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August 20, 2008

Investigators Grow Human Embryonic Stem Cells without Animal-Derived Matrix Materials

  • A group of scientists have found that embryonic stem cell (ESC) pluripotency can be retained even when these cells do not have close cell-cell contact through colony formation. Based on this discovery, the team was able to create a culture method independent of animal-derived matrices.

    Currently human ESCs are grown on Matrigel-coated culture plates, which use a gelatinous extract from mouse tumor cells that contain extracellular matrices (ECMs). hESCs first attach to these scaffolds and then grow in undifferentiated colonies before differentiating into specialized cells. This process of colony formation was assumed to be pivotal to maintaining pluripotency, according to Noboru Sato, M.D., Ph.D., an assistant professor of biochemistry at University of California, Riverside.

    Dr. Sato and colleagues identified a signaling pathway called Rho-Rock, which the ESCs use during colony formation and which plays a role in physical interactions. When the investigators blocked the pathway in mice with a chemical called Y27632, normal colony formation of mouse ESCs was considerably impaired as expected. Surprisingly, however, the ESCs maintained their pluripotency. The researchers say that this pathway is essential for the regulation of basic cell-cell communications in both mouse and human ES cells.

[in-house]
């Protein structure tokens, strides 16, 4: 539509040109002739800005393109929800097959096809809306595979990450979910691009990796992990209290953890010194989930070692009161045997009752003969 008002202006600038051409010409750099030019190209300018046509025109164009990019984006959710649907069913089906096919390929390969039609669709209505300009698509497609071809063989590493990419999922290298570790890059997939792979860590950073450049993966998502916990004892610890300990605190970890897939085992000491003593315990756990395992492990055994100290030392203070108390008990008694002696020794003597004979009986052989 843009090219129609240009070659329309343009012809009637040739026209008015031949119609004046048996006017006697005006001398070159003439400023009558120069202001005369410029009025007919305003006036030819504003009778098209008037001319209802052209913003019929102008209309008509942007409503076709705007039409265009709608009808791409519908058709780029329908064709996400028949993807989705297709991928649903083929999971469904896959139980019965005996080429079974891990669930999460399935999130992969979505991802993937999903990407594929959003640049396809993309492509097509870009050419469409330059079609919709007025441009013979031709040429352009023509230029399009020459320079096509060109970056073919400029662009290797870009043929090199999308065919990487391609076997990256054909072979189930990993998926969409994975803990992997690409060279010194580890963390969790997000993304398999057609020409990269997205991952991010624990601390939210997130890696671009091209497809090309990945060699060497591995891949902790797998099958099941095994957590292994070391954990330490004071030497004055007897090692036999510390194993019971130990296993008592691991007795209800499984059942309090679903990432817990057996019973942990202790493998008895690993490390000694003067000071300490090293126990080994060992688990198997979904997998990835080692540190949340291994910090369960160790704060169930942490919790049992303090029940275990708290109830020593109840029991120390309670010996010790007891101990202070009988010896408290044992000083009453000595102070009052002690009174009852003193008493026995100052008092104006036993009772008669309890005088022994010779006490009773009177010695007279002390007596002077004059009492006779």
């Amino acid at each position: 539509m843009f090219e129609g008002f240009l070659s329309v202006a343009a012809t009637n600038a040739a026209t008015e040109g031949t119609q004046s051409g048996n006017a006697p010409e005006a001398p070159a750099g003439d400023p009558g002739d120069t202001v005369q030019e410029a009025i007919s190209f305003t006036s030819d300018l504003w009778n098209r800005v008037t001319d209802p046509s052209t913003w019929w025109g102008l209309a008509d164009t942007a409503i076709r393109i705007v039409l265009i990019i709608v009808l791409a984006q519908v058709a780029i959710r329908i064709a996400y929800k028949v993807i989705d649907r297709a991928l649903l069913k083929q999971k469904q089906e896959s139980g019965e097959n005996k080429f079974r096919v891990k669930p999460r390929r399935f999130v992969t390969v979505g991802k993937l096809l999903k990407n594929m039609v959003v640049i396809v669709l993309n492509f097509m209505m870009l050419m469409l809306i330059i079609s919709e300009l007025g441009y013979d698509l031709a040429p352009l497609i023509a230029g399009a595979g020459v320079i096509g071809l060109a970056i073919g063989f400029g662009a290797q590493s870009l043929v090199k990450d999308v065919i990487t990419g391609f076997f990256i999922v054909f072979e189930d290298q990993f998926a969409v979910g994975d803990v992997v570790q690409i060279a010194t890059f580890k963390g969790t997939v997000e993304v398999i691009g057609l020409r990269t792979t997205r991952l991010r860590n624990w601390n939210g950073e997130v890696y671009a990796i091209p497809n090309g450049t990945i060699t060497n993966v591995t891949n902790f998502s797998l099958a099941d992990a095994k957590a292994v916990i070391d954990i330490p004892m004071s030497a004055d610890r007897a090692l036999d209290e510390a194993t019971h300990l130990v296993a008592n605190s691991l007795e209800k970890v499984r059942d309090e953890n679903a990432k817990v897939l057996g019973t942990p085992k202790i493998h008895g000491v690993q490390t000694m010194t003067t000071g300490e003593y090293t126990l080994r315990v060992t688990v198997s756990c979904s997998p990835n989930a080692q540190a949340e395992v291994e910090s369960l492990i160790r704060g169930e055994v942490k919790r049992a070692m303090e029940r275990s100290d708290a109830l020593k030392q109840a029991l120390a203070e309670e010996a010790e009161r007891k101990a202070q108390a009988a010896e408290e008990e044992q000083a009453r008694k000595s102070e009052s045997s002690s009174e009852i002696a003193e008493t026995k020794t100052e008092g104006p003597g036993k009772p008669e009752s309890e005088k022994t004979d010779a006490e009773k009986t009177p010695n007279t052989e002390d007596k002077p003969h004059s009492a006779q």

The scientists then developed a culture medium replacing the Matrigel coating with poly-D-lysine, a chemically synthesized ECM, and combined it with the Rock inhibitor. This system fully warranted ESC self-renewal and was entirely independent of animal-derived matrices as well as tight cell contacts. “We found that the growth of the hESCs under this novel culture condition was almost identical to the growth of hESCs on Matrigel-coated culture plates with no compromise in pluripotency,”  says Dr. Sato.

    The research was a collaboration between UCR and the National Institute of Environmental Health Sciences. The results appear online in the August 20 issue of the Public Library of Science ONE.

    The group is now focusing on applying the technique to induced pluripotent stem cells.